In January Roy Keane mentioned Lampard in a live Sky Sports argument about Ole Gunnar Solskjaer’s performance at Manchester United. “Frank Lampard has lost eight games yet for some reason he’s doing all right… Maybe it’s because he’s English, I don’t know. Frank’s track record, his CV, he was at Derby and didn’t get promoted, but Frank has got all the answers for Chelsea.”

“I don’t think being English gives you any sort of a bye from criticism, in fact I’ve heard quite a lot when I first got this job of writing me off because I’m young and English and only had a year at Derby,” Lampard retorted later that week.

Then, earlier this month, Lampard’s ears were again pricking up when somebody dropped his name in a much-watched TV discussion. In Raheem Sterling’s recent interview on Newsnight, he talked about a group of four former England players: Lampard, Steven Gerrard, Sol Campbell and Ashley Cole: “They’ve all respectfully done their coaching badges to coach at the highest level and the two that haven’t been given the right opportunities are the two black former players.”

“I think in the actual case of managers, I think he got it, from my point of view, slightly wrong, because it felt like a very casual comparison,” Lampard responded last week. “Those opportunities have to be equal for everybody, I think we all agree on that. But within that then there are the details of how hard you worked. I certainly worked from the start of my career to try to get this opportunity, and there’s a million things along the way that knock you, set you back, that you fight against.”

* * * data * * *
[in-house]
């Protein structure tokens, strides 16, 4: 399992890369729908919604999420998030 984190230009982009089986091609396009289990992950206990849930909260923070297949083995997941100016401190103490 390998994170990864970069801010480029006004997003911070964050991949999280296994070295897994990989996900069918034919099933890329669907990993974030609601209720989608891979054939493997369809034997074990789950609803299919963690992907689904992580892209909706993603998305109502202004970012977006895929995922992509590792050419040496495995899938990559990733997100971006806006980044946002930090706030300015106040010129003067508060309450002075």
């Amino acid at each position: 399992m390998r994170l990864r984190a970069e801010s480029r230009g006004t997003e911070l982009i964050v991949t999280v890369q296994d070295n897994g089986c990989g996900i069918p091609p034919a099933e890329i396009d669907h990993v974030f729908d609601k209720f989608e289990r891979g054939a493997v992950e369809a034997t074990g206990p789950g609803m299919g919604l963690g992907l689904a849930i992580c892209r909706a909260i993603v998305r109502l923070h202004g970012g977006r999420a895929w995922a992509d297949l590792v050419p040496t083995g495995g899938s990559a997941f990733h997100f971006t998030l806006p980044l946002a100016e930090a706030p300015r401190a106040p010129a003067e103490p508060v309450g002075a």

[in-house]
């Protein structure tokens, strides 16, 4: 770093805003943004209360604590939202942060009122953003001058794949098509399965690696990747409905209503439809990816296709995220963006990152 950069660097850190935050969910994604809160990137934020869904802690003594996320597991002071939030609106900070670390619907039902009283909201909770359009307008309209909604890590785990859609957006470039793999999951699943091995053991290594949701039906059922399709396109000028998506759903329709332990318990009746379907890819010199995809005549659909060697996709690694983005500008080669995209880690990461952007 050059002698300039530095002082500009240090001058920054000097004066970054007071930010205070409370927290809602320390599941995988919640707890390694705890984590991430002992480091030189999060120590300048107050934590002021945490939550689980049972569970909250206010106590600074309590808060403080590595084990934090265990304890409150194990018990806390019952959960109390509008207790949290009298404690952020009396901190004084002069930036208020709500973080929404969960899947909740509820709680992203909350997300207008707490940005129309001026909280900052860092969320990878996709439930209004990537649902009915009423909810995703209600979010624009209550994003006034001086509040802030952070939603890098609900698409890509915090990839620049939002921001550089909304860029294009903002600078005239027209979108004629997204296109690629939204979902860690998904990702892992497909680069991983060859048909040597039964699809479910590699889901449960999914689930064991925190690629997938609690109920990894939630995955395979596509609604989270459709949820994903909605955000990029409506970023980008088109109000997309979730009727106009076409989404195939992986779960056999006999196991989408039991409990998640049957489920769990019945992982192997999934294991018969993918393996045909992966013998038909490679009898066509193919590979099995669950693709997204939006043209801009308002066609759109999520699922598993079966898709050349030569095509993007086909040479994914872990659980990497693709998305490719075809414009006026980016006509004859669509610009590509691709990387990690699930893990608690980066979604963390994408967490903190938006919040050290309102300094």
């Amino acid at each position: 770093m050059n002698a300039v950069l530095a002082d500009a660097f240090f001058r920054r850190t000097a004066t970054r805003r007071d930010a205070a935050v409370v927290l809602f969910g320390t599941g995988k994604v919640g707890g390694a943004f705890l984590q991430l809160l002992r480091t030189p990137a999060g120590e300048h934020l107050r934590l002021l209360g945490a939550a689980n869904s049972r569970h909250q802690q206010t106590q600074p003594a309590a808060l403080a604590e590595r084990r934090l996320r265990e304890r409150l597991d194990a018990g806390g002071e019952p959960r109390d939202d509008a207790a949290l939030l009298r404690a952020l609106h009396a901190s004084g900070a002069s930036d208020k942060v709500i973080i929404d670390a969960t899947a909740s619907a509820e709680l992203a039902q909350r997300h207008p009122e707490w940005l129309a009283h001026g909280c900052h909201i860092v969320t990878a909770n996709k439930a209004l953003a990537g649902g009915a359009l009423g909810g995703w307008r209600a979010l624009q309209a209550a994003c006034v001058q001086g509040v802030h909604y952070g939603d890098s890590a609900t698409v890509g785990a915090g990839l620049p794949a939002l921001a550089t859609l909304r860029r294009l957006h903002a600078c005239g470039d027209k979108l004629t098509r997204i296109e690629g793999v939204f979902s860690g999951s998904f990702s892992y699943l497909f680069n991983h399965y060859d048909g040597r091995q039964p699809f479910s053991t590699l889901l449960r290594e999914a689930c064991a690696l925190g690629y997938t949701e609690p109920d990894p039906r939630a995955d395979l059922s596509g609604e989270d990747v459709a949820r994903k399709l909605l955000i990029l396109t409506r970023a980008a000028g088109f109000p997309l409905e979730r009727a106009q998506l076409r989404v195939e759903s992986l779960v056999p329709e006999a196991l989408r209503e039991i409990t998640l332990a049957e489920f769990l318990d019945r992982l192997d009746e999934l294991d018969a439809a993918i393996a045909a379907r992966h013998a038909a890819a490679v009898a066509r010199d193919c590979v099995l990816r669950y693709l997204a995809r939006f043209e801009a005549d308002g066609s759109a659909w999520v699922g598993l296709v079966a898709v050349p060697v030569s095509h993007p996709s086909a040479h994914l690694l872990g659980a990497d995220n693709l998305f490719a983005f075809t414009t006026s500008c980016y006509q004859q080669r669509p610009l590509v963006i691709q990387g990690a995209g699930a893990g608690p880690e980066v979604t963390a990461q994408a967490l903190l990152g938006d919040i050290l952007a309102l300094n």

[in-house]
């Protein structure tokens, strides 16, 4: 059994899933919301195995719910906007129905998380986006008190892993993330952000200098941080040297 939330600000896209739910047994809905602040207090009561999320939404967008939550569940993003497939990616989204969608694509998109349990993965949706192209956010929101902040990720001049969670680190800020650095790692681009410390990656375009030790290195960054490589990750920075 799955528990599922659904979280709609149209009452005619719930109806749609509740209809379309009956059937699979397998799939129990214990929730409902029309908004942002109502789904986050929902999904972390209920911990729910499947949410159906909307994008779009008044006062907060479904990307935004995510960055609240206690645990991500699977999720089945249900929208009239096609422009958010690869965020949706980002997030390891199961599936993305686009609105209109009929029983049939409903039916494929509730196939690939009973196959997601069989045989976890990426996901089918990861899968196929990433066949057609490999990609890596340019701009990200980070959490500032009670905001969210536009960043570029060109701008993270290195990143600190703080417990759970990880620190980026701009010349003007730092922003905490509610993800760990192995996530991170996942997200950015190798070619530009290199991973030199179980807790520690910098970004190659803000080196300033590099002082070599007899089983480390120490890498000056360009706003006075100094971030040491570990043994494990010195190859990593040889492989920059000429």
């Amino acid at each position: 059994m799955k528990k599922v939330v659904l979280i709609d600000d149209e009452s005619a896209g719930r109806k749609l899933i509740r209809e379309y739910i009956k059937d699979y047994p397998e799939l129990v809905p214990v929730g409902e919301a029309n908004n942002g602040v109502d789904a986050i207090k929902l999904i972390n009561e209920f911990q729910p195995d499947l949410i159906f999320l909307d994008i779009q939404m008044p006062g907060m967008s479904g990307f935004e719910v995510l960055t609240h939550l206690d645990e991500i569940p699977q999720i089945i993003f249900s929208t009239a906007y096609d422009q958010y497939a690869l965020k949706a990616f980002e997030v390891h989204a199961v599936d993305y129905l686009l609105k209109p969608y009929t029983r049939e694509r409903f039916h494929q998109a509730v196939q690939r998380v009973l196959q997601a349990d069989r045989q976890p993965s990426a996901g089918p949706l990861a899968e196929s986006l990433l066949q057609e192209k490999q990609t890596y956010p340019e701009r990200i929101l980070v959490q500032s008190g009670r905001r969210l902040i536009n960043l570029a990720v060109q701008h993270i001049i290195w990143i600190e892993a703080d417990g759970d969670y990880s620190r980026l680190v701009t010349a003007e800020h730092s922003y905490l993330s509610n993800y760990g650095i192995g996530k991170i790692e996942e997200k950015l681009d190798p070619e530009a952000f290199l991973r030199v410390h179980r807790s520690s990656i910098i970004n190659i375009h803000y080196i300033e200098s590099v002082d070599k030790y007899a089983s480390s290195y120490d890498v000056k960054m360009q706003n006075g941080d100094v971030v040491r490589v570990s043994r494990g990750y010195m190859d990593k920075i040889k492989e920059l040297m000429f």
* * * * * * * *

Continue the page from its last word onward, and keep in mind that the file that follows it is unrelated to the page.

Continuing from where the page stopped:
Nobody doubts that Lampard has worked hard throughout his long career as a player and his brief one as a coach. At West Ham, he had to work hard to overcome initial suspicions that he owed his breakthrough to favouritism, what with his uncle Harry Redknapp being the manager and his father Frank Sr the assistant manager. He kept working hard at Chelsea, where he became the record scorer, and where his legendary physical resilience saw him set a then-Premier League record of 164 consecutive appearances. Chelsea’s owner Roman Abramovich became fond enough of Lampard to let him holiday on his yacht in 2005.

But Lampard surely cannot believe that “hard work” explains why 87 out of 92 managers at professional clubs in England are white.

Oligarch-backed clubs

Meanwhile, there was positive administrative news for Lampard to go with the positive results of the last few days, as Uefa announced a temporary Covid-related relaxation of the Financial Fair Play regulations which have acted as a brake on the buying power of oligarch-backed clubs. It may not be a coincidence that Chelsea are the club who are acting with most confidence amid the pandemic uncertainty, spending €92 million on Hakim Ziyech and Timo Werner while other clubs seem reluctant to close major deals.

The signing of an expensive central striker in Werner suggests that Lampard is no longer prioritising the development of Tammy Abraham, though you can imagine some pundits saying that this is just Lampard’s way of nurturing Abraham, of showing him the level he must reach.

The Chelsea coach might find it annoying that people lately seem to mention him whenever there is a TV debate that veers onto questions of privilege. But maybe there’s a reason why his name keeps popping into their heads.